Everest, even in a relatively mild year, showed her dark side withmultiple deaths and scores of injuries. Most were not and will not bereported to keep the guides' reputations clean and the climber'sjudgment untainted. However, it is clear the early and late summitpushes resulted in many cases of serious frostbite and rescues. Thedetails were mostly revealed on individual climber's websites anddownplayed, if mentioned at all, on their teams sites.

I would encourage more transparency because I believe each incidentis a learning experience and that potential clients should have accessto the history of a guide service, including the incidents. How elsecan you make a well-informed decision as to who to spend tens ofthousands of dollars with and to trust with your life?

With this in mind, props to Bonita Norris who discussed openly herrescue as she was descending. She hit her head in a fall and wasliterally drug to the South Col. Her guide, Kenton Cool, made a casualmention of this on his site.

A hat tip to guide Phil Crampton of Altitude Junkies who describedin detail the dramatic rescue of his client Mike. Without a doubt, hesaved Mike's life according to other climbers who were there by hisside over those days. Mike was evacuated from C2 via helicopter.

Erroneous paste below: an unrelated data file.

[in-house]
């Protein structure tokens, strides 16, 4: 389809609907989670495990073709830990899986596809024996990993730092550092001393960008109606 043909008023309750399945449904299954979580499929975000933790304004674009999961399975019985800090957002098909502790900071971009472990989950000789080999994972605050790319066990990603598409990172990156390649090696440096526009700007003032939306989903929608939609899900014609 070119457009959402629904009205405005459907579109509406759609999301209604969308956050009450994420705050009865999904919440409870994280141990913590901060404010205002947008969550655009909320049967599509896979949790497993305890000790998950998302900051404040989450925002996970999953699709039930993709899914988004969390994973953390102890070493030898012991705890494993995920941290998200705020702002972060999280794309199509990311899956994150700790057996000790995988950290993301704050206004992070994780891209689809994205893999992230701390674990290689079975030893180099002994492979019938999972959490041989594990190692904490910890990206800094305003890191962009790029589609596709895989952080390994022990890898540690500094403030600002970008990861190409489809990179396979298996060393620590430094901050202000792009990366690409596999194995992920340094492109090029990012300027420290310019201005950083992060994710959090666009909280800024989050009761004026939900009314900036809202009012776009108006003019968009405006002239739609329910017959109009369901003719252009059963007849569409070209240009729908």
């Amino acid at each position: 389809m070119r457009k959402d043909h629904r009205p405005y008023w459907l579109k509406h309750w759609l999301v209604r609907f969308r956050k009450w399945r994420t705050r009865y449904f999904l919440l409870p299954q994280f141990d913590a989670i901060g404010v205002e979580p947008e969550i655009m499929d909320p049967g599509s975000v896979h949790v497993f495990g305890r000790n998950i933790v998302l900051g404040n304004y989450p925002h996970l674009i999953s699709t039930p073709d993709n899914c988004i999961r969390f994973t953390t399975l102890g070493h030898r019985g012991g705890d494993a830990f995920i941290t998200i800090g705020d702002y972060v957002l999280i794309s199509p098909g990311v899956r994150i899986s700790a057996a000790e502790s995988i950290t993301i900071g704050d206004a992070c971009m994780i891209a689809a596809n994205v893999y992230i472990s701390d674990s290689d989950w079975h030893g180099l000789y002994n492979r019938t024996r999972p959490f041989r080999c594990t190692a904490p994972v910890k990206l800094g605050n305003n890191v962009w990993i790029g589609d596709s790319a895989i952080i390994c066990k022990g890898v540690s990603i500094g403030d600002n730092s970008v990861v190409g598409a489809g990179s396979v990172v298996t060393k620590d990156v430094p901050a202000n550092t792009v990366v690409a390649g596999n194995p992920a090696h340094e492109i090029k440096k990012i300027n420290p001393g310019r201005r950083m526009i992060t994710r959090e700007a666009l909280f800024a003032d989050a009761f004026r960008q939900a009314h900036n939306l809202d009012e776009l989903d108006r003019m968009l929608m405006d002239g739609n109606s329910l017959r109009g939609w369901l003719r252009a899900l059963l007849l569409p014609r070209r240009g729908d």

Helicopter flights seemed to be the norm from the south Base Campbringing sharp criticism from the Doctors at EverestEr that they wereoverused and could contribute to a false sense of security andencourage risks.

And the deaths. There were 4 on the north and one on Lhotse. SummitClimb saw two members die. First was Danish climber Tom Jorgenson whowas listed as a North Col climber on the team roster. He died in aTibetan village after descending with HACE.

The second Summit Climb member, Peter Kinloch, died high on the north side after his summit. It was reportedthat he became blind and totally incapacitated and the rescue team hadto leave him as their own lives became at risk. This brought to mindthe previous events of Lincoln Hall and David Sharp. Jorgenson's deathand Kinloch details were revealed through other sources and had aslight mention on the Summit Climb website though reports said the teamwas devastated.

Another tragedy struck Everest on April 28 when László Várkonyi, awell known Hungarian climber was killed by an avalanche off the NorthCol. He was swept into a crevasse. In spite of a valiant search, hisbody was not recovered.

According to climbers in the area the avalanche force pushed youngJordan Romero into his father, Paul, cutting his face so severely itrequired six stitches. This was not reported except on Bill Fischer'ssite.